THOMAS Dolby’s iPhone is on the blink. He barely has time to utter pleasantries before his handset gives up the ghost. Fortunately, he is able to fall back on his pal’s trusty landline and our interview can proceed. Technology, eh?
Dolby knows all about that sort of stuff. As a teenager, he was nicknamed Dolby – after the audio specialists – because of his fascination with synthesizers and tape loops. In the early 1980s, during the first flush of his solo career, he cultivated the image of a wild-haired science boffin. Actual wild-haired science boffin Magnus Pyke made a cameo appearance on one of his biggest hits, She Blinded Me With Science.
This much is general pop knowledge. What is lesser known is that a disillusioned Dolby retired from music in the early 1990s and headed for Silicon Valley and The Future. There he set up his own company, developed early music apps for the web and engineered the micro-synthesizer technology for polyphonic ringtones, which was licensed to Nokia and other companies and eventually made its way, Dolby reckons, into two-thirds of the world’s mobile phones. That’s quite some cultural reach. So presumably this has made his fortune? “I’ve decided not to talk about that,” he demurs politely.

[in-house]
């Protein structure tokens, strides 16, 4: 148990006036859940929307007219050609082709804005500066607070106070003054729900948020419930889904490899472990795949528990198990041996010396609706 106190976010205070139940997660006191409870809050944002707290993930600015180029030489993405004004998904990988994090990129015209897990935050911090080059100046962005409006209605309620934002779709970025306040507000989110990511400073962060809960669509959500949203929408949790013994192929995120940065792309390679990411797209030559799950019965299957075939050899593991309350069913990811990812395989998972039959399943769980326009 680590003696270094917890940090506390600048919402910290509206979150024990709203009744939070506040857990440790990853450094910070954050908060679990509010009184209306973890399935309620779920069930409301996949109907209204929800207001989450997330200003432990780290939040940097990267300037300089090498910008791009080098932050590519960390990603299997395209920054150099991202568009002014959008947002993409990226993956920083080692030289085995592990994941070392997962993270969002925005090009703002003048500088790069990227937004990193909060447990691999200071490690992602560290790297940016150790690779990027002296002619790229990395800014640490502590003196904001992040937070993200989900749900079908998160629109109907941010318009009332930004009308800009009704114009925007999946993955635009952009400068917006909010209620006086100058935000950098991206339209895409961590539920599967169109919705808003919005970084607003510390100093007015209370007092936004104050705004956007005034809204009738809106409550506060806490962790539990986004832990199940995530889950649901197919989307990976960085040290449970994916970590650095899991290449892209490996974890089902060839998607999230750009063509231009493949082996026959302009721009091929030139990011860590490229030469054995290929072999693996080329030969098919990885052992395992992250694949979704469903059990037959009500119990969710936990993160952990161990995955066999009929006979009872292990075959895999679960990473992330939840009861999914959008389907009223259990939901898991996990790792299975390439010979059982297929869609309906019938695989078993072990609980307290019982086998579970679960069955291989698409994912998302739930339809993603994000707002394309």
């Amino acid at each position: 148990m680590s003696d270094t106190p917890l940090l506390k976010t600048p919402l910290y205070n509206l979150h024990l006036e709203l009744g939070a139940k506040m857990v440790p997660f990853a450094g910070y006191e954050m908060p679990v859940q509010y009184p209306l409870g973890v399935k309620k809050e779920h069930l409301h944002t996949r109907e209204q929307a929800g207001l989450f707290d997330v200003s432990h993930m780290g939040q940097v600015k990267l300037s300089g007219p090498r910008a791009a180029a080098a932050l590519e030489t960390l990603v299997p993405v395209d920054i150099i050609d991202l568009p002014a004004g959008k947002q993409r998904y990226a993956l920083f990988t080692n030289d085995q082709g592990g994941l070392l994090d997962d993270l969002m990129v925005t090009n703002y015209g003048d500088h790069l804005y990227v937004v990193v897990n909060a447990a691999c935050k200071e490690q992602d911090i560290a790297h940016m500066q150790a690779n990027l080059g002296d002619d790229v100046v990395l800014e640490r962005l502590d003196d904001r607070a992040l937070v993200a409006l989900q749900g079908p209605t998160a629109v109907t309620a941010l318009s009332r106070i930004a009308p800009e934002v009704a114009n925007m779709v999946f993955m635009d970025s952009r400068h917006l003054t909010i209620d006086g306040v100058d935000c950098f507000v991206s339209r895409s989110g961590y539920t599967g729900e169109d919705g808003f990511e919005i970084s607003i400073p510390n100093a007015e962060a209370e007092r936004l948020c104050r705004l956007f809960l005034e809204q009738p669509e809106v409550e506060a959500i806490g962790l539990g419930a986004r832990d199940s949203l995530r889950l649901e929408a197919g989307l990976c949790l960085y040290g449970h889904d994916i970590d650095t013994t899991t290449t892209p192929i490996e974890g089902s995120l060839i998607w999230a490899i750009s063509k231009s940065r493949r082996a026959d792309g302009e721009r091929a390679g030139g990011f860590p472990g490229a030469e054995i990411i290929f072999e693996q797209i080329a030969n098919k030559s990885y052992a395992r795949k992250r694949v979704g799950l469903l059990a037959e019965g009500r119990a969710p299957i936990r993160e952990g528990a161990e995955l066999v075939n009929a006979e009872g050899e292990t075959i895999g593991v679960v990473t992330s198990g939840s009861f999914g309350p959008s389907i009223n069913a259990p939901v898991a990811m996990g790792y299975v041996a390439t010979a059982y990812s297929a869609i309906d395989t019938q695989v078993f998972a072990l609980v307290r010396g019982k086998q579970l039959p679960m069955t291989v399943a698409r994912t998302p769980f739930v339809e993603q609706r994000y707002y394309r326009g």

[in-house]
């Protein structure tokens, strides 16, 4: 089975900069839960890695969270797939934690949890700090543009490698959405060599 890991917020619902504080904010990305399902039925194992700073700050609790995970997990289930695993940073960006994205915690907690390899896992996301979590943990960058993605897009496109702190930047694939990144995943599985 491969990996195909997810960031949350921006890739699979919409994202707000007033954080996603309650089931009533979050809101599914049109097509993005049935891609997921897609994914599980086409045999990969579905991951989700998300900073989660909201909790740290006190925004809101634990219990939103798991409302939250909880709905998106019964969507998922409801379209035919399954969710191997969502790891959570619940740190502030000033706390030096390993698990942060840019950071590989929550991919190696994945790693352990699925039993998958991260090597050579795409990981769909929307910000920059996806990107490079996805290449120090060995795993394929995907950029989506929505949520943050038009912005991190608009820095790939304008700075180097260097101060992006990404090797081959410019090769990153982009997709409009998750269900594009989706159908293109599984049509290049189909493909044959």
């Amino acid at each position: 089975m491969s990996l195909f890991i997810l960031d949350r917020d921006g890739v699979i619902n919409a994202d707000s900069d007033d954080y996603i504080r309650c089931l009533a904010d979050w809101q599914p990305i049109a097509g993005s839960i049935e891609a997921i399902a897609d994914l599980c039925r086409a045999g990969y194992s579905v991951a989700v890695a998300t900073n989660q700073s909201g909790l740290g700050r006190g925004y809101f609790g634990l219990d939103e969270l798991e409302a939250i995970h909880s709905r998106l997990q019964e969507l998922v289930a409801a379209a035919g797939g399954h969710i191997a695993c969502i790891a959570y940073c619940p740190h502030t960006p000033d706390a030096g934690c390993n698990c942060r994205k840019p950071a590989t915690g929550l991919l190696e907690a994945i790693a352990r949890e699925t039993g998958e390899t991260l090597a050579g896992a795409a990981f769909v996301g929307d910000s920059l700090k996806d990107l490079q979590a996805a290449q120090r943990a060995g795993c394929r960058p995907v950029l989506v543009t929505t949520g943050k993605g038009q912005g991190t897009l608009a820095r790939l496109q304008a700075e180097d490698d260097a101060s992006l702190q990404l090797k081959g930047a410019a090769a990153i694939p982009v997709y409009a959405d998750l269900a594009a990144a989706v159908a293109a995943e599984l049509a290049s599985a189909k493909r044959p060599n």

What the Hyperactive! hitmaker, erstwhile sessioneer, producer and soundtrack composer is happy to talk about is his return to recording and touring after a 20-year hiatus that, he maintains “was only supposed to be two or three. It had always been my intention to come back to music. I’m not really a businessman. I think my desire to be an entrepreneur is limited to the early stages when you don’t know what you’re doing. Once the business became established it was no longer of interest to me.”